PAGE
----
Winnipeg trans community comes together to honour victims of violence worldwide
More than 100 people gathered at University of Winnipeg Tuesday night
Transgender people whose lives have been lost to violence were remembered in Winnipeg on Tuesday.
More than 100 people gathered at the Bulman Student Centre at the University of Winnipeg for the reading of a list of 368 names of transgender and gender non-conforming people worldwide who died this past year.
"It's a sad day. It's basically a funeral for over 300 people from around the world where being trans is a difficult, difficult thing," said Shandi Strong, one of the organizers.
The day of commemoration began in 1999 after the death of 34-year-old Rita Hester, a transgender woman of colour in the United States whose murder was never solved.
Strong said while there were no murders of transgender folk in Canada last year, there were several in the U.S. and South America. But the discrimination and fear the community faces every day knows no boundaries, she said, especially when fuelled by politicians and people in power.
"We're getting the voice out, we're getting the word out, but we're still fighting ignorance every place."
Kelly Houle brought posters she created of Manitoba's missing and murdered transgender people, as she does every year. The former sex worker who spent 27 years on the streets now helps transgender sex workers transition off the street, by connecting them with resources, housing, detox and mental health supports.
'Kicked out of the communities'
"It's dangerous, it's scary, and they're on the streets because they're getting pushed out of their communities because of who they are. They're different, they're being called down and they're just pushed out or kicked out of the communities. They come into the city and we lose them and we find them on the street," she said.
Houle knows the violence they face; she said she's been beaten and discriminated against. Just last week, she was harassed by a man while walking to work along Main Street.
"He started swearing at me, he threatened to stab me. And then he called me a tranny," she said. "Thank goodness he wasn't following me, he kept threatening to stab me in the back," she said.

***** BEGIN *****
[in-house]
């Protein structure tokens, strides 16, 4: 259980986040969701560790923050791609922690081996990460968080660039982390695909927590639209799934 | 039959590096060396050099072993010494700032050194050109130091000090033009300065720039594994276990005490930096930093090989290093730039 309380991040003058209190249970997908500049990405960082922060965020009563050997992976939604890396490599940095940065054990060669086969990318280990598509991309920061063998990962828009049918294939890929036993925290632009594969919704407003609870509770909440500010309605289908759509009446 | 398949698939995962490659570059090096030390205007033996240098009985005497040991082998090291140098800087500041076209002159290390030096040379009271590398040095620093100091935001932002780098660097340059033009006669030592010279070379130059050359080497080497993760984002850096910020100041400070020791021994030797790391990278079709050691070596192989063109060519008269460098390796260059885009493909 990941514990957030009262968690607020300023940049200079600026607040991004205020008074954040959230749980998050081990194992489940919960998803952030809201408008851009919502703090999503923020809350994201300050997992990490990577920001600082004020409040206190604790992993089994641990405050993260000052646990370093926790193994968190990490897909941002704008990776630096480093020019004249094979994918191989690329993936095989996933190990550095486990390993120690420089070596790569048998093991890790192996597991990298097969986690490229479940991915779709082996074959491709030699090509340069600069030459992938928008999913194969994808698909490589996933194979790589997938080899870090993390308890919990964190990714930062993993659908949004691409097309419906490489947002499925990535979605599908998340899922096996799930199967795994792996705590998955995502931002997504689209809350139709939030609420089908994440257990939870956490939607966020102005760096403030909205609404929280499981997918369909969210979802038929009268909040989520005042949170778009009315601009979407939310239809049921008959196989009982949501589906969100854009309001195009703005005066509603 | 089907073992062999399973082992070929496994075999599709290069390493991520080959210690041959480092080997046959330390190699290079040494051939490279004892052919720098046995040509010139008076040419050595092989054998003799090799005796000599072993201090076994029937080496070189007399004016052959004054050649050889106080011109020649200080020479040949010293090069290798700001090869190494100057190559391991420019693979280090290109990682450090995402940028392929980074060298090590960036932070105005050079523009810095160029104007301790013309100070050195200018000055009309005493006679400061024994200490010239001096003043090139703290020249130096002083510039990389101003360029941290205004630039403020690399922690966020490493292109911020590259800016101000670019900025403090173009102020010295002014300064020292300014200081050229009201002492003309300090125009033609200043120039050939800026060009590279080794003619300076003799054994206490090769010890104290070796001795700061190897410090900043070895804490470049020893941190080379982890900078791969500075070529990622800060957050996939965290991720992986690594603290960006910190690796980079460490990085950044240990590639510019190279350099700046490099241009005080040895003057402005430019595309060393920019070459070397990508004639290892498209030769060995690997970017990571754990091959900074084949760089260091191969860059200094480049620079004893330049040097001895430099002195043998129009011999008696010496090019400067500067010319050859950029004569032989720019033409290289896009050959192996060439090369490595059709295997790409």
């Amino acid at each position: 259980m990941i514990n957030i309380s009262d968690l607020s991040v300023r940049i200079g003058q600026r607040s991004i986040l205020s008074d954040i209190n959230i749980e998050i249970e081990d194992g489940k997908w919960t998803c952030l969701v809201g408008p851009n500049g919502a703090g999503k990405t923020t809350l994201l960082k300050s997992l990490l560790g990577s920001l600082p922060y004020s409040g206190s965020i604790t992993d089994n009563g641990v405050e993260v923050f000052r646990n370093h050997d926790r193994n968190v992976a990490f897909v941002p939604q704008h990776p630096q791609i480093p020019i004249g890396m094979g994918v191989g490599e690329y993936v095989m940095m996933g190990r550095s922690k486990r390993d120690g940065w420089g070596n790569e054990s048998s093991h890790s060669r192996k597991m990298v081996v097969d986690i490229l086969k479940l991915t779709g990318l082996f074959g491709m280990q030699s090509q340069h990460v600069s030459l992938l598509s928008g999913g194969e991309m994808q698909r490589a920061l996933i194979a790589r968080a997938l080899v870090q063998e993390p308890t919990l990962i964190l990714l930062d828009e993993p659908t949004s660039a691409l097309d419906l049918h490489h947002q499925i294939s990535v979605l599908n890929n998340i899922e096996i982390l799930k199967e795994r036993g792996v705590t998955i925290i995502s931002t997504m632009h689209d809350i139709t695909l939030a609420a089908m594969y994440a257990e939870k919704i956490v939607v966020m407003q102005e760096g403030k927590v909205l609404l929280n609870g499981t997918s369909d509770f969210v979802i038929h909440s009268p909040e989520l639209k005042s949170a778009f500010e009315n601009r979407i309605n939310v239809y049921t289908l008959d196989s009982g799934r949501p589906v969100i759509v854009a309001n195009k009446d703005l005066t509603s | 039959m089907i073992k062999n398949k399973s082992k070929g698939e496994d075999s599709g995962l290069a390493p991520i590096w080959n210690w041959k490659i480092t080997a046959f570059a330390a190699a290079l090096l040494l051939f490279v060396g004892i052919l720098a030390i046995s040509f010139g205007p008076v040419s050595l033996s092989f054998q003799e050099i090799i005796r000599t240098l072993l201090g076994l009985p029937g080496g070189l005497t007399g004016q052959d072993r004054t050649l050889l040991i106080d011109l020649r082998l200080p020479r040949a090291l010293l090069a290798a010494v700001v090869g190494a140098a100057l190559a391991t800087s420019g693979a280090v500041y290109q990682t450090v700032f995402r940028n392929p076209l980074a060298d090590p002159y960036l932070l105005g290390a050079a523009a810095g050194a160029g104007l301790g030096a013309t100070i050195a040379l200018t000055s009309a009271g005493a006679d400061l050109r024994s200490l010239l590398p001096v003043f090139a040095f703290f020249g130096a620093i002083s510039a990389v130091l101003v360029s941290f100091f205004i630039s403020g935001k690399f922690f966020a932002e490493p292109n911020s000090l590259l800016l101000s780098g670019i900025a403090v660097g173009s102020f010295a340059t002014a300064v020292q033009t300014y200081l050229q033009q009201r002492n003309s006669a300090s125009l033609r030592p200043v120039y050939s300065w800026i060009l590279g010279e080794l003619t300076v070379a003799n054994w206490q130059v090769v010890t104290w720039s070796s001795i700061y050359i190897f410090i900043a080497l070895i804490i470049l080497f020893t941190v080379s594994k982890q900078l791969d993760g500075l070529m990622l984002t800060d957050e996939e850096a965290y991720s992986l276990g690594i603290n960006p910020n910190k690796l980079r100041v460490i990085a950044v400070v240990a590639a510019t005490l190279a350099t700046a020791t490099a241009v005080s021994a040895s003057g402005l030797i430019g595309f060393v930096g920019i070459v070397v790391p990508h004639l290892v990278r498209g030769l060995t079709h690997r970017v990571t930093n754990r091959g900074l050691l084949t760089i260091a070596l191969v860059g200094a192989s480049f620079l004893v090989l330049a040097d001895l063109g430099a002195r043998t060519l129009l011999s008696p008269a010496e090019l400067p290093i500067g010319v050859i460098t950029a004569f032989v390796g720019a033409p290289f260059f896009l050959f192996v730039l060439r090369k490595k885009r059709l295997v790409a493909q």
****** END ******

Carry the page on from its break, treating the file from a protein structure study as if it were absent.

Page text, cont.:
But she said sharing her story has made a difference in the lives of others.
"It helped a lot of trans exit. And now they're in a safe place."
"It's dangerous to live as a trans person today in Canada and in Winnipeg," said Maegan Yallowega, a third-year honours student at the University of Winnipeg's Women and Gender Studies program.
She said while it's "heartbreaking" that a day of remembrance exists for those who died, the acknowledgement has to go further.
"We should be remembering transgender individuals that face violence on a daily basis. We should be constantly trying to unlearn transphobic biases and constantly trying to support the transgender people that face violence on a daily basis through politics through legislation and in our everyday lives," she said.
She added general society needs to work with the transgender and queer communities and prioritize voices of colour, two-spirit folks and trans women, as they face the brunt of the harm and violence.
Emcee Charlotte Nolin gave an emotional speech and a personal story of rising above the discrimination she's faced.
"People always try and destroy what they fear. And I don't know why they fear us. We're some of the most beautiful people there are," she said.
"Remember this. Educate. Educate people. Educate the children. Because the little ones, they learn that hatred from home."
Strong acknowledged it is but a few who hate; not the many. She thanked the allies — or the growing community who stand beside and up for those in the transgender community.
"You mean more to us than you will ever know. And you need to hear that from all of us."